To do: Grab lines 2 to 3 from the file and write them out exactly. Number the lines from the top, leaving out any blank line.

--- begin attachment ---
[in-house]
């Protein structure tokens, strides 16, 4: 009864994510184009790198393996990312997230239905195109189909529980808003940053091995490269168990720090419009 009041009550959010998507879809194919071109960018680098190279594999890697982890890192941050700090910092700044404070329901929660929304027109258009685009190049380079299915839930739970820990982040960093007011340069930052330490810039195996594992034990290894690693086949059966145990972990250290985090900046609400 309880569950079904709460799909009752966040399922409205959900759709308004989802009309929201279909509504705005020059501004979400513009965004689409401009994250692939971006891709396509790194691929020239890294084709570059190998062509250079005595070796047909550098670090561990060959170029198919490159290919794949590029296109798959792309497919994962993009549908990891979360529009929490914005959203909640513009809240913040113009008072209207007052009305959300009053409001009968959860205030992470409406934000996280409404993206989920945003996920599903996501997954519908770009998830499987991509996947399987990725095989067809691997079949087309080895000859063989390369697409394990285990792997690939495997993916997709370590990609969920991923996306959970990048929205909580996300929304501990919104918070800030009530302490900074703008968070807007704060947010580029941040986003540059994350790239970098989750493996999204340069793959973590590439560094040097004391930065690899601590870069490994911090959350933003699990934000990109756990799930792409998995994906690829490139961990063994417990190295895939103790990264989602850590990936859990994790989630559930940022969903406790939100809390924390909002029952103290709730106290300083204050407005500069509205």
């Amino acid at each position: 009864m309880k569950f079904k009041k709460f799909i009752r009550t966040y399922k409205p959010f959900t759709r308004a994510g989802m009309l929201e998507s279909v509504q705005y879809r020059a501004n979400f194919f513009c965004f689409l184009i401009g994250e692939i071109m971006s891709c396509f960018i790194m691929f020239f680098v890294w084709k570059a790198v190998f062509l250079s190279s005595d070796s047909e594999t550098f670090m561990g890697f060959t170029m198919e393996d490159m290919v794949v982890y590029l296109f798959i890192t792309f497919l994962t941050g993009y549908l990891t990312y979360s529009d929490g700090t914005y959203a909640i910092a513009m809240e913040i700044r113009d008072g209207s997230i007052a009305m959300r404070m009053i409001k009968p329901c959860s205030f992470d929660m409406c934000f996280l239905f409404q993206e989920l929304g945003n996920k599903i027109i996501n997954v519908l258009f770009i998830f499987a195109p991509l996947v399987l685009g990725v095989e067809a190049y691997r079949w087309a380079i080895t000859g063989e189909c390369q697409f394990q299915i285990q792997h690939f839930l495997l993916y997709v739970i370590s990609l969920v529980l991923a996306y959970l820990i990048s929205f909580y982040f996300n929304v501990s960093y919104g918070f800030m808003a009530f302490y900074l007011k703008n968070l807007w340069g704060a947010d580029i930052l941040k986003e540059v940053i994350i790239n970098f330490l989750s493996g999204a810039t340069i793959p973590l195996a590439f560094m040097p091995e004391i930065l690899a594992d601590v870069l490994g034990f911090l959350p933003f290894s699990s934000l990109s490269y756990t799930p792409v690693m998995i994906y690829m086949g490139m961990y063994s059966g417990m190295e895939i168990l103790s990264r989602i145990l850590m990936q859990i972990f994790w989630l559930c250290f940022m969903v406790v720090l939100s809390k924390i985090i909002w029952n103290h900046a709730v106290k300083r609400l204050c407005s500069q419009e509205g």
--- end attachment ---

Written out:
């Protein structure tokens, strides 16, 4: 009864994510184009790198393996990312997230239905195109189909529980808003940053091995490269168990720090419009 009041009550959010998507879809194919071109960018680098190279594999890697982890890192941050700090910092700044404070329901929660929304027109258009685009190049380079299915839930739970820990982040960093007011340069930052330490810039195996594992034990290894690693086949059966145990972990250290985090900046609400 309880569950079904709460799909009752966040399922409205959900759709308004989802009309929201279909509504705005020059501004979400513009965004689409401009994250692939971006891709396509790194691929020239890294084709570059190998062509250079005595070796047909550098670090561990060959170029198919490159290919794949590029296109798959792309497919994962993009549908990891979360529009929490914005959203909640513009809240913040113009008072209207007052009305959300009053409001009968959860205030992470409406934000996280409404993206989920945003996920599903996501997954519908770009998830499987991509996947399987990725095989067809691997079949087309080895000859063989390369697409394990285990792997690939495997993916997709370590990609969920991923996306959970990048929205909580996300929304501990919104918070800030009530302490900074703008968070807007704060947010580029941040986003540059994350790239970098989750493996999204340069793959973590590439560094040097004391930065690899601590870069490994911090959350933003699990934000990109756990799930792409998995994906690829490139961990063994417990190295895939103790990264989602850590990936859990994790989630559930940022969903406790939100809390924390909002029952103290709730106290300083204050407005500069509205």
């Amino acid at each position: 009864m309880k569950f079904k009041k709460f799909i009752r009550t966040y399922k409205p959010f959900t759709r308004a994510g989802m009309l929201e998507s279909v509504q705005y879809r020059a501004n979400f194919f513009c965004f689409l184009i401009g994250e692939i071109m971006s891709c396509f960018i790194m691929f020239f680098v890294w084709k570059a790198v190998f062509l250079s190279s005595d070796s047909e594999t550098f670090m561990g890697f060959t170029m198919e393996d490159m290919v794949v982890y590029l296109f798959i890192t792309f497919l994962t941050g993009y549908l990891t990312y979360s529009d929490g700090t914005y959203a909640i910092a513009m809240e913040i700044r113009d008072g209207s997230i007052a009305m959300r404070m009053i409001k009968p329901c959860s205030f992470d929660m409406c934000f996280l239905f409404q993206e989920l929304g945003n996920k599903i027109i996501n997954v519908l258009f770009i998830f499987a195109p991509l996947v399987l685009g990725v095989e067809a190049y691997r079949w087309a380079i080895t000859g063989e189909c390369q697409f394990q299915i285990q792997h690939f839930l495997l993916y997709v739970i370590s990609l969920v529980l991923a996306y959970l820990i990048s929205f909580y982040f996300n929304v501990s960093y919104g918070f800030m808003a009530f302490y900074l007011k703008n968070l807007w340069g704060a947010d580029i930052l941040k986003e540059v940053i994350i790239n970098f330490l989750s493996g999204a810039t340069i793959p973590l195996a590439f560094m040097p091995e004391i930065l690899a594992d601590v870069l490994g034990f911090l959350p933003f290894s699990s934000l990109s490269y756990t799930p792409v690693m998995i994906y690829m086949g490139m961990y063994s059966g417990m190295e895939i168990l103790s990264r989602i145990l850590m990936q859990i972990f994790w989630l559930c250290f940022m969903v406790v720090l939100s809390k924390i985090i909002w029952n103290h900046a709730v106290k300083r609400l204050c407005s500069q419009e509205g």